2. Most of the people are does't know the benefits of Barley Water. In Olden days most of the people live long because of drinking barley water. nice information Thanks

  3. I recently read about barley water in a book called 'Asian Health Secrets' by Letha Hadaday? & she recommended soaking the barley overnight to make a pro-biotic drink...which implies that the naturally occurring bacteria activate pretty looking for more info though

  4. Hi Joanne, thank you for posting this detailed instructions. Do you wash the barley first? I soaked my barley (hulled and organic) unwashed for 48 hours, the liquid is cloudy and there are tiny bubbles rising. It did not have the pleasant, sweet taste of barley water that I usually get by soaking only over night. There was a slight sulfur taste? I am wondering if it means that it was spoiled? Has this ever happen to yours? Thank you!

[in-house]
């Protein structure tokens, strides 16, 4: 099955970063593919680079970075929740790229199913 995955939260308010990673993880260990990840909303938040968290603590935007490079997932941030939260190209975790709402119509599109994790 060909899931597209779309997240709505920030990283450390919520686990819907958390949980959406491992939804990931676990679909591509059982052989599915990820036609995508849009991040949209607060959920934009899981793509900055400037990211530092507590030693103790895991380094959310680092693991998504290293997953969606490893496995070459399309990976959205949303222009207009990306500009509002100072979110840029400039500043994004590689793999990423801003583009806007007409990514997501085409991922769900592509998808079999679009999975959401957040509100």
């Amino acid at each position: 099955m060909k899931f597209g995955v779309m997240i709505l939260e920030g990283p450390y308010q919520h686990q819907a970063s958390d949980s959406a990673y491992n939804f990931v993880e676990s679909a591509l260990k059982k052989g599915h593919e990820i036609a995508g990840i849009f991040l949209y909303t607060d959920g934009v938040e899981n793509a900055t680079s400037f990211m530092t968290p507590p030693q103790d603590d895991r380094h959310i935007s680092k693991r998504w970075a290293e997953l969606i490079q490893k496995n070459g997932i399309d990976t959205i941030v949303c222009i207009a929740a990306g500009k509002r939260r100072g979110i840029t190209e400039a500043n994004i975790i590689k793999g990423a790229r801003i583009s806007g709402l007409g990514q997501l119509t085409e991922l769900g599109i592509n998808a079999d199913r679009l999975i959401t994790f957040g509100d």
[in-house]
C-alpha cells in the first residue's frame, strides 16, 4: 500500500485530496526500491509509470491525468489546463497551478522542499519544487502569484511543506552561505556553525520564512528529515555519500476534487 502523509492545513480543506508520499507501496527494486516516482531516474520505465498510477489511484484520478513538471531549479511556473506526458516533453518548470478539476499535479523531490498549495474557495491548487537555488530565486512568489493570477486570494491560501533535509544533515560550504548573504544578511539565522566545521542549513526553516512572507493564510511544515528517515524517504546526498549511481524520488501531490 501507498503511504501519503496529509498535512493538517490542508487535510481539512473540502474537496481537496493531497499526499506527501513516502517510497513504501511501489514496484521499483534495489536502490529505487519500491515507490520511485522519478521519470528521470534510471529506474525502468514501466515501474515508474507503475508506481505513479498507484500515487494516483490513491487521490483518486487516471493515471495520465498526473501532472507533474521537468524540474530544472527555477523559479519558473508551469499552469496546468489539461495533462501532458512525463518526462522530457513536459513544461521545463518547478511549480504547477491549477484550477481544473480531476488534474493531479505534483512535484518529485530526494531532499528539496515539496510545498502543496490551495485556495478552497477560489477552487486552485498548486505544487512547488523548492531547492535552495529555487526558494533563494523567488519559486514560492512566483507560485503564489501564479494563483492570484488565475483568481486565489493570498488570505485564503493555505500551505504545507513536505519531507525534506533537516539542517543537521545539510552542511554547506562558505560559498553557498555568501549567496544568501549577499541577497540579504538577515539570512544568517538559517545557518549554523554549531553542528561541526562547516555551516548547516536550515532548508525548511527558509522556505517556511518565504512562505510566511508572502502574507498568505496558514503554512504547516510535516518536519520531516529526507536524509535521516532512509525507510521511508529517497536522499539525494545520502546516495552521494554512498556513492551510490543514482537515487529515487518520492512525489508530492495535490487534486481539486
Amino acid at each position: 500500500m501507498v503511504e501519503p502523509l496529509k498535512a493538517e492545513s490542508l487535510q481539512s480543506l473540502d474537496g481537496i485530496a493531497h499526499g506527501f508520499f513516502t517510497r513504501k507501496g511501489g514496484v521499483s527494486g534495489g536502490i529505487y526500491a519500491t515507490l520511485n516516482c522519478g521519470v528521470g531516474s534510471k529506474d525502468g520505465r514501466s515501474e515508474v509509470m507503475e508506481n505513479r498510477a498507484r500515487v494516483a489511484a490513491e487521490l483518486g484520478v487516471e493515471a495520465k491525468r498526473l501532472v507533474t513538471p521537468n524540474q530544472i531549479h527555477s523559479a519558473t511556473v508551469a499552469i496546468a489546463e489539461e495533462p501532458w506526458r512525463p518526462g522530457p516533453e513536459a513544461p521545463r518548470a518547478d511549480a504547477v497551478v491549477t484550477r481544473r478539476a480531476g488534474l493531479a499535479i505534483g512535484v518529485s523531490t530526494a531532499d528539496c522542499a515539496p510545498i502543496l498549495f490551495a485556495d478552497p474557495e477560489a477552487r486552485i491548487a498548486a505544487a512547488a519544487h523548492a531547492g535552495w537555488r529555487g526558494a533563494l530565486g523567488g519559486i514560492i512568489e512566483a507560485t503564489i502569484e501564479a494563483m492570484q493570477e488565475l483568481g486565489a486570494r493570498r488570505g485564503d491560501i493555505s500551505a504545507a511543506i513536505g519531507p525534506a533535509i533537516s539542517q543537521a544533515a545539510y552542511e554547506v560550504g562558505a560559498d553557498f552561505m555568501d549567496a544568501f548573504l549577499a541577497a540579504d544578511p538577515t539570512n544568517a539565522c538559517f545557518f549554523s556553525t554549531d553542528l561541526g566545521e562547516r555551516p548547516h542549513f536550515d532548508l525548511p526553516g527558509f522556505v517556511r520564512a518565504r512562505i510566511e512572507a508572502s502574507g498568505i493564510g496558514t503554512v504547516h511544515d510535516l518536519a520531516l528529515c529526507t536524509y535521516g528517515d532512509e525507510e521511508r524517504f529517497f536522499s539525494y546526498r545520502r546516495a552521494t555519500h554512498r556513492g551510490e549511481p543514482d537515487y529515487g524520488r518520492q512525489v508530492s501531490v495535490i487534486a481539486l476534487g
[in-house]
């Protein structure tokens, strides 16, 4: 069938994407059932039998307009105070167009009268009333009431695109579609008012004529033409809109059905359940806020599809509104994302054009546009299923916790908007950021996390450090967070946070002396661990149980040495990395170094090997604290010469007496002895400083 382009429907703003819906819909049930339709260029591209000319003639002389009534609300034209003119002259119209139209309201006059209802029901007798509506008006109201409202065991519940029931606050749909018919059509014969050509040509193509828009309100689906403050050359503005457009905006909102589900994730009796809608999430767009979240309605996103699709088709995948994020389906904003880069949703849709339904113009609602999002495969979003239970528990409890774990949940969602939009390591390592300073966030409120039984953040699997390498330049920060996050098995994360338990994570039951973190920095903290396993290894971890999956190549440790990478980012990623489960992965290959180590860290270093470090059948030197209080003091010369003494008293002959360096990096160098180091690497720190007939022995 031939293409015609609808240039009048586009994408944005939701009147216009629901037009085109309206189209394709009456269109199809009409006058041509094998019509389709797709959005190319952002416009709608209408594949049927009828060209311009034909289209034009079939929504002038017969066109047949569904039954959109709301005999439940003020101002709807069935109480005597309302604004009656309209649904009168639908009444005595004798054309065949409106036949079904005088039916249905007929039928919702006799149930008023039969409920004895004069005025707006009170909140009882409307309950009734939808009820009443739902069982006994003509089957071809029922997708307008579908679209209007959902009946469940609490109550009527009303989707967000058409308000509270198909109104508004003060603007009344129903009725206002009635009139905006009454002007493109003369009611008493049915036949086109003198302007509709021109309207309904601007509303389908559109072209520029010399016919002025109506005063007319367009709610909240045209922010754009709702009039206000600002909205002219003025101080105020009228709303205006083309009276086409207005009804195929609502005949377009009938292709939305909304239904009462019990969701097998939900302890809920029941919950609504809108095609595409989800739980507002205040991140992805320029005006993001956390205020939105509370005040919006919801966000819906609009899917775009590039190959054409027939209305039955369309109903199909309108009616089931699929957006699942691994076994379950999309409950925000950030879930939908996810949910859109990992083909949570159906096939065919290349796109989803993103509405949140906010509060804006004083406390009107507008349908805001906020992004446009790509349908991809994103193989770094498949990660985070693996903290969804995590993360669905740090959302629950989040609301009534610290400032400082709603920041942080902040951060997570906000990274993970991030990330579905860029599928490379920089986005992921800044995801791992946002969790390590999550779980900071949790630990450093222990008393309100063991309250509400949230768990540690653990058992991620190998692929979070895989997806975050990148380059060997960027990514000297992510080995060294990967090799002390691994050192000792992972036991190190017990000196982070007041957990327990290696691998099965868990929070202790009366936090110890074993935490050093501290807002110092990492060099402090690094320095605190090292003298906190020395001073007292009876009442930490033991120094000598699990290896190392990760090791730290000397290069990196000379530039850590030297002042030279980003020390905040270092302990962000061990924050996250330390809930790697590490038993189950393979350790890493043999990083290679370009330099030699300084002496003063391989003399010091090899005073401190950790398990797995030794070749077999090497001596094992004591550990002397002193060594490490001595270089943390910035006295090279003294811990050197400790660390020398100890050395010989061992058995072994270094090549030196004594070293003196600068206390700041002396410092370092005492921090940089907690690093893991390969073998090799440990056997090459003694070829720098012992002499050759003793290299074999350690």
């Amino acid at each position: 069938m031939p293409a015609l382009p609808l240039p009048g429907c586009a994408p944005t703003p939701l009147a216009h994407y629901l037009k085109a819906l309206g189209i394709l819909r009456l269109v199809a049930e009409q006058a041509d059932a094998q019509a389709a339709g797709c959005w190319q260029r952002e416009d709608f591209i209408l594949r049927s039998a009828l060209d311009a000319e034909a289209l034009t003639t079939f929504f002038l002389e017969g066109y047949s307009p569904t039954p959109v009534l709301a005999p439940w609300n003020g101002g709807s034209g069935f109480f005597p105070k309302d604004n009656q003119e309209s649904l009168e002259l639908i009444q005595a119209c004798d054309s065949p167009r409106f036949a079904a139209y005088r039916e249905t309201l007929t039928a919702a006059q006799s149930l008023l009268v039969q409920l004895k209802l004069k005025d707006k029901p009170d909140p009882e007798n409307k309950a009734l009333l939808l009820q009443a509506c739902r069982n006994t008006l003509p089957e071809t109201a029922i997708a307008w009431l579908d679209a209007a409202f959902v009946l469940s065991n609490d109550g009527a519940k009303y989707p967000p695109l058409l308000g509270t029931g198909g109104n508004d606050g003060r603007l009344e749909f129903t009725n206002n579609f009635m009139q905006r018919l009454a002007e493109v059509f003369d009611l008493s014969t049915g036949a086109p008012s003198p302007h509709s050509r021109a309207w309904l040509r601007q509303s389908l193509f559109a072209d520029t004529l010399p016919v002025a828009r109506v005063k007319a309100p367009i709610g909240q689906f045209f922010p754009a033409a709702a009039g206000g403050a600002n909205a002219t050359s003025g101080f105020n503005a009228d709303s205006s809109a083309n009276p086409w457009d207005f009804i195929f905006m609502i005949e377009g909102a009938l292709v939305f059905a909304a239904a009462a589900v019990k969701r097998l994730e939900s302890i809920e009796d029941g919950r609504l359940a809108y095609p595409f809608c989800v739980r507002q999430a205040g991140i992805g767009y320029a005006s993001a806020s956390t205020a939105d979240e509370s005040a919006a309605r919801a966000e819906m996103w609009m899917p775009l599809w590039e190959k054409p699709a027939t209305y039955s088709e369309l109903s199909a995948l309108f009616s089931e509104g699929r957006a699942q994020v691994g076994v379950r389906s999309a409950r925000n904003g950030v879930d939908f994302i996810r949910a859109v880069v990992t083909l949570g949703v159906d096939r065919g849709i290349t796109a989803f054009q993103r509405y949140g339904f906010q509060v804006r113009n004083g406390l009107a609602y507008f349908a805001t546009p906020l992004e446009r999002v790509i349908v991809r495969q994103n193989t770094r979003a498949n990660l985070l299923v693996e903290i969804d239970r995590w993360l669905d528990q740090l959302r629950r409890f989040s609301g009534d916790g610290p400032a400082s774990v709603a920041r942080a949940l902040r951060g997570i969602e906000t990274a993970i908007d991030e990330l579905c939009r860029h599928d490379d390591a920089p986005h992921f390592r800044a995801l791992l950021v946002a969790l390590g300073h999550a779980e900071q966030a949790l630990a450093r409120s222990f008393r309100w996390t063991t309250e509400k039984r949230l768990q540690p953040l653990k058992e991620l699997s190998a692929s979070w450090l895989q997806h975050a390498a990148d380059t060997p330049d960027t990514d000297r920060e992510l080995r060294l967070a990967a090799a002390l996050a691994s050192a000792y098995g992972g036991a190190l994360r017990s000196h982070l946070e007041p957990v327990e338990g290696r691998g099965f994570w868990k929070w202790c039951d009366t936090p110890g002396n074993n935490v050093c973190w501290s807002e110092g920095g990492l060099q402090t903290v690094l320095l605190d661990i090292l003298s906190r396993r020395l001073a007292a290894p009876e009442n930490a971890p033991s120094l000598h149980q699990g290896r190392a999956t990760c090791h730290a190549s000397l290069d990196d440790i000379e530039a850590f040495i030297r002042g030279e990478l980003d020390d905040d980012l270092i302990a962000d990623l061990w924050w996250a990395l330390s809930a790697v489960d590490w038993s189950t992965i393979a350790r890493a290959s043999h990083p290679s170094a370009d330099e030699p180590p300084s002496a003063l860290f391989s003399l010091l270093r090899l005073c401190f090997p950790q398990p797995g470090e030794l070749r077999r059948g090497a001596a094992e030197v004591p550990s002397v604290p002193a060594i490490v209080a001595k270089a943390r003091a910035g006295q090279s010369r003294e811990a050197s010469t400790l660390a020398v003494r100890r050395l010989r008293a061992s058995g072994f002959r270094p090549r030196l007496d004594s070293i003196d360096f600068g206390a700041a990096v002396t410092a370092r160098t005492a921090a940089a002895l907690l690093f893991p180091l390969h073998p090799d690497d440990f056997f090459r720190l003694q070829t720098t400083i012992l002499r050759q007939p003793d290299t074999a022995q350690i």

1. Its always a great idea to wash nuts and seeds three or four times as you get rid of dust and other particles from storage. i wash mine about four times...gently massaging each time..n then soak it.

  5. I soaked my barley for 12 hours, cover on..but the weekend came up and I forgot about it. 3 days later (5 days total) I opened the cover and was hit with yeasty bubbles. I'm ashamed to say I immediately panicked, rinsed the barley out vigorously until all the yeasty smell was gone. Then I ho to thinking and researched...and here I am. I WAS fermenting, all by its happy self. I cook barley up and add veggies, feta and make a kind of Greek salad.
    Now thanks to reading this I'm on a mission to make both the salad & barley water. :)